Because religious authorities generally frown on gambling to some extent, and because of various perceived social costs, most legal jurisdictions limit gambling to some extent. Some Islamic nations prohibit gambling; most other countries regulate it. Most countries’ laws do not recognise wagers as contracts, and views any consequent losses as debts of honour, unenforceable by legal process. Thus organized crime often takes over the enforcement of large gambling debts, sometimes using violent methods.
Because contracts of insurance have many features in common with wagers, legislation generally makes a distinction, typically defining any agreement in which either one of the parties has an interest in the outcome bet upon, beyond the specific financial terms, as a contract of insurance. Thus a bet on whether one’s house will burn down becomes a contract of insurance, as one has an independent interest in the security of one’s home.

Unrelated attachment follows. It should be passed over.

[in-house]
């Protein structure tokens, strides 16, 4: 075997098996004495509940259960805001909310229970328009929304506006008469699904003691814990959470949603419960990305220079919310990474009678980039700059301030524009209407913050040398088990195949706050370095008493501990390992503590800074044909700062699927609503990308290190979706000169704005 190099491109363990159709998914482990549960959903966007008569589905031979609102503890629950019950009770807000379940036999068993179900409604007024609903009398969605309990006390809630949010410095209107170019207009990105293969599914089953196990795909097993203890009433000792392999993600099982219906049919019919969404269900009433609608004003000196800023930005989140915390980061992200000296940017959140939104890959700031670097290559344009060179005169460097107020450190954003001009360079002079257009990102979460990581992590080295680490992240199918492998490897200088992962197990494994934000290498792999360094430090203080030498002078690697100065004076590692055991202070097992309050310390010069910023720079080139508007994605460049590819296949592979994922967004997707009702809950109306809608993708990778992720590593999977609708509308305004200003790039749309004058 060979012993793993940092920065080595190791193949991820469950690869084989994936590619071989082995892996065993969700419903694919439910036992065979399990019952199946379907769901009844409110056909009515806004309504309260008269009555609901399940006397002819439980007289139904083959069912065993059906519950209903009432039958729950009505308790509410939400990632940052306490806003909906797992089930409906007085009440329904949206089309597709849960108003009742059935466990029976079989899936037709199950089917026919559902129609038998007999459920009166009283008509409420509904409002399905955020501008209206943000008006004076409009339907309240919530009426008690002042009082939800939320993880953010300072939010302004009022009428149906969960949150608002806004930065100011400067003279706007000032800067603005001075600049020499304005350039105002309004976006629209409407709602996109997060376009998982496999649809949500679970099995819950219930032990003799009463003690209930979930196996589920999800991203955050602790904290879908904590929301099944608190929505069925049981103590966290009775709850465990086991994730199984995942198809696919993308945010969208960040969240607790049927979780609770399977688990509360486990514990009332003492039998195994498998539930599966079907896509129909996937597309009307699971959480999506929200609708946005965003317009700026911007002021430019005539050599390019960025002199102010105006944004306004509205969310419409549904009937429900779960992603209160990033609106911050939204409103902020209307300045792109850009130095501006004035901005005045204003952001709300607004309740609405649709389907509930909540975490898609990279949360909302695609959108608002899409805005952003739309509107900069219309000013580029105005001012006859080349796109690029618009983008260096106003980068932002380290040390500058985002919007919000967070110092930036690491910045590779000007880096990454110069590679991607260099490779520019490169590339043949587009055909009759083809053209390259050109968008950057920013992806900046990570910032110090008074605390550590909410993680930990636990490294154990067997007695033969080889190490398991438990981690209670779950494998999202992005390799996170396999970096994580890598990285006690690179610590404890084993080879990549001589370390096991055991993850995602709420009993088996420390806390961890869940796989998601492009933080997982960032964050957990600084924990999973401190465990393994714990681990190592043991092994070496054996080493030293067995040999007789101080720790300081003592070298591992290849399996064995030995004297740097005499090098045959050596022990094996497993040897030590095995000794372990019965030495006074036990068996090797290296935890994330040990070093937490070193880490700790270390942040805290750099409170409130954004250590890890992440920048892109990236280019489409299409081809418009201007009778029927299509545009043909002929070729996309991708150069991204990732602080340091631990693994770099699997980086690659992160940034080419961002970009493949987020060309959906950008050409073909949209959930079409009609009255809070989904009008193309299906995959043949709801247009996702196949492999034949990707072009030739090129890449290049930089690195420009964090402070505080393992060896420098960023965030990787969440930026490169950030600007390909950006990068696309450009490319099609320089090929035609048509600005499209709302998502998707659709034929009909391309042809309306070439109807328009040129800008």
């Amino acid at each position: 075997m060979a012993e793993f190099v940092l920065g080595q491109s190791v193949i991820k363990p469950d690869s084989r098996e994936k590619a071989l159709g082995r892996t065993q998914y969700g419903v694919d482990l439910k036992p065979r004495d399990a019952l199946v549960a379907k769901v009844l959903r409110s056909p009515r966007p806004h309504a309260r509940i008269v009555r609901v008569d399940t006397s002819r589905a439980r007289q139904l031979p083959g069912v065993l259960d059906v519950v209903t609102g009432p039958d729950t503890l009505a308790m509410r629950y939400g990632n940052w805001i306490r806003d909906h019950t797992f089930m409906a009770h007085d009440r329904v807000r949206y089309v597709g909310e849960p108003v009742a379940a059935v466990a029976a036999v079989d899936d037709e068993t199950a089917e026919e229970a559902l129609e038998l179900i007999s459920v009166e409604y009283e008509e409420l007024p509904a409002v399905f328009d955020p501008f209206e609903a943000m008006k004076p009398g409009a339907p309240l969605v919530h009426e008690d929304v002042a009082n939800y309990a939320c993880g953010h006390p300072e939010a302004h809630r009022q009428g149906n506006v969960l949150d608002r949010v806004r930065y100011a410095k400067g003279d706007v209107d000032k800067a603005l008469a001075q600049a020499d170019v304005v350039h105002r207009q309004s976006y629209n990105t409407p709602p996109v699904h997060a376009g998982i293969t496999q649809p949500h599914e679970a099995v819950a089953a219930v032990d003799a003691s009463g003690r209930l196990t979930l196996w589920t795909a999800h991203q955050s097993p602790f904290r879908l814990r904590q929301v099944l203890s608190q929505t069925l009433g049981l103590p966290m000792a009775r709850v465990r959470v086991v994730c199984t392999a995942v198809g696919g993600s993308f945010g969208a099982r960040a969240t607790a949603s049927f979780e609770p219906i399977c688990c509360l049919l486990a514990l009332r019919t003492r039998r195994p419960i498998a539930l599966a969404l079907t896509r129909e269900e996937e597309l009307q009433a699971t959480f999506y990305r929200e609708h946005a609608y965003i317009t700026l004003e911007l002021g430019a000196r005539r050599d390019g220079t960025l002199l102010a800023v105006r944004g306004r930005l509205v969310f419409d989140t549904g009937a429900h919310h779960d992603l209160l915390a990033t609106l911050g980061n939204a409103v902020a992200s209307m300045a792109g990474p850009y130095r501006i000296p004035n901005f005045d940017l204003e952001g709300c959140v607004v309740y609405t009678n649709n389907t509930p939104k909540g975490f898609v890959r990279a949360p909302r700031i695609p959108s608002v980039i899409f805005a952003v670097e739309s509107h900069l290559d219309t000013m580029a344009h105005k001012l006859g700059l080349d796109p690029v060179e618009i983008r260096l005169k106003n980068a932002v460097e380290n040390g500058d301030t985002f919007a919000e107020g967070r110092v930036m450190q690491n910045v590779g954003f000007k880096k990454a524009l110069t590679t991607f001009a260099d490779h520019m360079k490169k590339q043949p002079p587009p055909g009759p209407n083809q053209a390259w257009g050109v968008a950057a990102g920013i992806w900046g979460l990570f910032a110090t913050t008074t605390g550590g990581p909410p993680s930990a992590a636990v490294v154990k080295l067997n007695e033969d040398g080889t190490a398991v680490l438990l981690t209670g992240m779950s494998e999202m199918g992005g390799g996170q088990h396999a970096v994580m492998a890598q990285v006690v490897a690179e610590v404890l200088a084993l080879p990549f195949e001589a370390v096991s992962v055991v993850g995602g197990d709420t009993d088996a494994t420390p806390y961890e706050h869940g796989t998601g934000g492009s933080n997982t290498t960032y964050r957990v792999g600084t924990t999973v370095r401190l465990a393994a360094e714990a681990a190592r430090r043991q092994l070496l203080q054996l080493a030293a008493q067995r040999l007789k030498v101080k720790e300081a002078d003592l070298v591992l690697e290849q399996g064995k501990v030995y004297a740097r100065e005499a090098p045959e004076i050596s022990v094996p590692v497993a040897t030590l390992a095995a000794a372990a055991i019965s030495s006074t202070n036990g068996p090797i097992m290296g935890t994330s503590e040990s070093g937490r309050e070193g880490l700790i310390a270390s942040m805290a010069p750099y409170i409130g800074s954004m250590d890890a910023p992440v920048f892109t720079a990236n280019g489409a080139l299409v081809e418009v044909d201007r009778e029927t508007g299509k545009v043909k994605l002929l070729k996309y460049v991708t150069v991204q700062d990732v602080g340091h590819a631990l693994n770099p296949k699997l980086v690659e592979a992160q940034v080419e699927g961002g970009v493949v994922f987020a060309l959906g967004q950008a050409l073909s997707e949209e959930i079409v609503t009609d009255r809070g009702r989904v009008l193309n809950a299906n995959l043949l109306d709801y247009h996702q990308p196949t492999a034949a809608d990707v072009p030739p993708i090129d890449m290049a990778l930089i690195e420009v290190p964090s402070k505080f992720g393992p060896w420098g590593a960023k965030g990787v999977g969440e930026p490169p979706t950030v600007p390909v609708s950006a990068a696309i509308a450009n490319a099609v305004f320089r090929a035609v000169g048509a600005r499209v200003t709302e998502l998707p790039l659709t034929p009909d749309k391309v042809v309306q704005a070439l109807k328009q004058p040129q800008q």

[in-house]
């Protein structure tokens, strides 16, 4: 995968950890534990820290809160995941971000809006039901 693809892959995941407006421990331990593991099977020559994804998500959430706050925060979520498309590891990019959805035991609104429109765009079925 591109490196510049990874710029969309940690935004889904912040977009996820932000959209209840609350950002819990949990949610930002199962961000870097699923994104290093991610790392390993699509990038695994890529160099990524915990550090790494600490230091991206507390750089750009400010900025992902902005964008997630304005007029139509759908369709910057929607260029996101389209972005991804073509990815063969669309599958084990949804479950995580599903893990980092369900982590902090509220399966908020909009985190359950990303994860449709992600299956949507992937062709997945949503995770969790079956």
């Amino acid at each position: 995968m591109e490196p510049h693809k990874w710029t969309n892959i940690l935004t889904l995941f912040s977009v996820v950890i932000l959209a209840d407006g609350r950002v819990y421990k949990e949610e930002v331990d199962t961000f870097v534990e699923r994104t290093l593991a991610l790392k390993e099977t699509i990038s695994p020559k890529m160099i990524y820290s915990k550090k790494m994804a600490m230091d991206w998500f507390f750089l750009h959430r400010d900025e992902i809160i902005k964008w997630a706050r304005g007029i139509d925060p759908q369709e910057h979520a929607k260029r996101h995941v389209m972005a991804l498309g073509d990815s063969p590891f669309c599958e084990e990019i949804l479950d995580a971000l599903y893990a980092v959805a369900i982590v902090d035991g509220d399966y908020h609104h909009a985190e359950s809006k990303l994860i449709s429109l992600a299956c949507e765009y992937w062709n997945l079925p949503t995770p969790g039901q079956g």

Furthermore, many jurisdictions, local as well as national, either ban or heavily control (by licensing) gambling. Such regulation generally leads to gambling tourism and illegal gambling, the latter often under the auspices of organized crime. Such involvement frequently brings the activity under even more severe moral censure and leads to calls for greater regulation. Conversely, the close involvement of governments (through regulation and gambling taxation) has led to a close connection between many governments and gambling organisations, where legal gambling provides much government revenue, such as in Monaco.
There is generally legislation requiring that the odds in gambling machines are fair (i.e. statistically random), to prevent manufacturers from making some high-payoff results impossible (since these have very low probability, this can quite easily pass unnoticed).